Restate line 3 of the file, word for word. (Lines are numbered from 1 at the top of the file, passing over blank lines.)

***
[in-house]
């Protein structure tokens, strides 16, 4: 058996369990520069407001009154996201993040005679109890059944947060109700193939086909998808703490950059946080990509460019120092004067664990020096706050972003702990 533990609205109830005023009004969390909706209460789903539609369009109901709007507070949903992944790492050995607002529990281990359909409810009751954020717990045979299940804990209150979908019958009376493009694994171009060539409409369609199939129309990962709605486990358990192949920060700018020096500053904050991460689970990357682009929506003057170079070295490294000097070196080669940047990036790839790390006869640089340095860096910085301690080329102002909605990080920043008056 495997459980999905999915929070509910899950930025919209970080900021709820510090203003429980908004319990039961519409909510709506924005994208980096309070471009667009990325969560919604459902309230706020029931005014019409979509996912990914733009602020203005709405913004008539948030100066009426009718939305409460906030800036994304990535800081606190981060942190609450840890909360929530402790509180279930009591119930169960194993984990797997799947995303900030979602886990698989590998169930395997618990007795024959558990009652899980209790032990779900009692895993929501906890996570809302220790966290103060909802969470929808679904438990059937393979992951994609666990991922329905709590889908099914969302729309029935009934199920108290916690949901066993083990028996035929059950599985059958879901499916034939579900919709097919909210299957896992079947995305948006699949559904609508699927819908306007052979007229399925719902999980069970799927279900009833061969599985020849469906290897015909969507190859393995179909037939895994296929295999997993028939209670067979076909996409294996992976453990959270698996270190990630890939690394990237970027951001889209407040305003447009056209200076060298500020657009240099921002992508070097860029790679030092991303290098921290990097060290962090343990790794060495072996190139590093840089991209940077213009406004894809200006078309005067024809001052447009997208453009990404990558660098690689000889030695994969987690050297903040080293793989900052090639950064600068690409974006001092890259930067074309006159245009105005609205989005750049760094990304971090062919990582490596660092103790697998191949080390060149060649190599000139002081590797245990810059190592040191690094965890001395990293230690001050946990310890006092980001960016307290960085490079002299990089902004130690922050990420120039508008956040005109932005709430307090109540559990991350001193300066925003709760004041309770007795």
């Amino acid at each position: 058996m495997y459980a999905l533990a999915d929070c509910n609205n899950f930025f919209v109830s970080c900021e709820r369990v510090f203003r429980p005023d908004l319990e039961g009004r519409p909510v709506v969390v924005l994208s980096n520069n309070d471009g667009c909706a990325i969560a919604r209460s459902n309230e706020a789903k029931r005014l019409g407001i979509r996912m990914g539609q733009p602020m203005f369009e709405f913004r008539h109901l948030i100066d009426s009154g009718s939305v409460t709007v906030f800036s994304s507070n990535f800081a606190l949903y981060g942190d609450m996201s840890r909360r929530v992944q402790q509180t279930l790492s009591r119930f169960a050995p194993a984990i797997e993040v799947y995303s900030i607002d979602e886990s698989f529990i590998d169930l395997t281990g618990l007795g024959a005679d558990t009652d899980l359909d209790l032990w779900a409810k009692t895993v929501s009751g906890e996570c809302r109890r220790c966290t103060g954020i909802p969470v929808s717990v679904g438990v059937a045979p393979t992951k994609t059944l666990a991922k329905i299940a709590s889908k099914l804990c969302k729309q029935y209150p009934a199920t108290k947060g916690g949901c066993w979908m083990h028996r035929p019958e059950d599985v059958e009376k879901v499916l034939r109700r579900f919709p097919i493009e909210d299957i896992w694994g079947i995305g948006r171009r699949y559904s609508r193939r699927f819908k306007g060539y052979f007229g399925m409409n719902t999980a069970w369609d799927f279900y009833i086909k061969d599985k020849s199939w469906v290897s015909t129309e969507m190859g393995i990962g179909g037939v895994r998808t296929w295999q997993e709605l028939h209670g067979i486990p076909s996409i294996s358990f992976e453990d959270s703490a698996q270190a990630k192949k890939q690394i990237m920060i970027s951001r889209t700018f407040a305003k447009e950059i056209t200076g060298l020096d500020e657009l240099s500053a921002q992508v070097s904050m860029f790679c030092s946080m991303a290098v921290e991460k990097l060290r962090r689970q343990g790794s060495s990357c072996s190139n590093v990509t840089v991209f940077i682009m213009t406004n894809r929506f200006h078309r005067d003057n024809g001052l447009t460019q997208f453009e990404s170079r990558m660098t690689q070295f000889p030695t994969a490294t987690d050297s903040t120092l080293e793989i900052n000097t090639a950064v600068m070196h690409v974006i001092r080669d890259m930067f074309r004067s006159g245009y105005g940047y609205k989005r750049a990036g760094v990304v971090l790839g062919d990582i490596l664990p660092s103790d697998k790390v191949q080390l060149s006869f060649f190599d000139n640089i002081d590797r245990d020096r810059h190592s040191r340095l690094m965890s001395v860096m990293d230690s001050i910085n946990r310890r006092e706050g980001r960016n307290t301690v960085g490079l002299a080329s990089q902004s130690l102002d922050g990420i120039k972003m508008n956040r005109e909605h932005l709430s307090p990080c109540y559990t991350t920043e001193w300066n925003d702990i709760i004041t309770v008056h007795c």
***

């Amino acid at each position: 058996m495997y459980a999905l533990a999915d929070c509910n609205n899950f930025f919209v109830s970080c900021e709820r369990v510090f203003r429980p005023d908004l319990e039961g009004r519409p909510v709506v969390v924005l994208s980096n520069n309070d471009g667009c909706a990325i969560a919604r209460s459902n309230e706020a789903k029931r005014l019409g407001i979509r996912m990914g539609q733009p602020m203005f369009e709405f913004r008539h109901l948030i100066d009426s009154g009718s939305v409460t709007v906030f800036s994304s507070n990535f800081a606190l949903y981060g942190d609450m996201s840890r909360r929530v992944q402790q509180t279930l790492s009591r119930f169960a050995p194993a984990i797997e993040v799947y995303s900030i607002d979602e886990s698989f529990i590998d169930l395997t281990g618990l007795g024959a005679d558990t009652d899980l359909d209790l032990w779900a409810k009692t895993v929501s009751g906890e996570c809302r109890r220790c966290t103060g954020i909802p969470v929808s717990v679904g438990v059937a045979p393979t992951k994609t059944l666990a991922k329905i299940a709590s889908k099914l804990c969302k729309q029935y209150p009934a199920t108290k947060g916690g949901c066993w979908m083990h028996r035929p019958e059950d599985v059958e009376k879901v499916l034939r109700r579900f919709p097919i493009e909210d299957i896992w694994g079947i995305g948006r171009r699949y559904s609508r193939r699927f819908k306007g060539y052979f007229g399925m409409n719902t999980a069970w369609d799927f279900y009833i086909k061969d599985k020849s199939w469906v290897s015909t129309e969507m190859g393995i990962g179909g037939v895994r998808t296929w295999q997993e709605l028939h209670g067979i486990p076909s996409i294996s358990f992976e453990d959270s703490a698996q270190a990630k192949k890939q690394i990237m920060i970027s951001r889209t700018f407040a305003k447009e950059i056209t200076g060298l020096d500020e657009l240099s500053a921002q992508v070097s904050m860029f790679c030092s946080m991303a290098v921290e991460k990097l060290r962090r689970q343990g790794s060495s990357c072996s190139n590093v990509t840089v991209f940077i682009m213009t406004n894809r929506f200006h078309r005067d003057n024809g001052l447009t460019q997208f453009e990404s170079r990558m660098t690689q070295f000889p030695t994969a490294t987690d050297s903040t120092l080293e793989i900052n000097t090639a950064v600068m070196h690409v974006i001092r080669d890259m930067f074309r004067s006159g245009y105005g940047y609205k989005r750049a990036g760094v990304v971090l790839g062919d990582i490596l664990p660092s103790d697998k790390v191949q080390l060149s006869f060649f190599d000139n640089i002081d590797r245990d020096r810059h190592s040191r340095l690094m965890s001395v860096m990293d230690s001050i910085n946990r310890r006092e706050g980001r960016n307290t301690v960085g490079l002299a080329s990089q902004s130690l102002d922050g990420i120039k972003m508008n956040r005109e909605h932005l709430s307090p990080c109540y559990t991350t920043e001193w300066n925003d702990i709760i004041t309770v008056h007795c």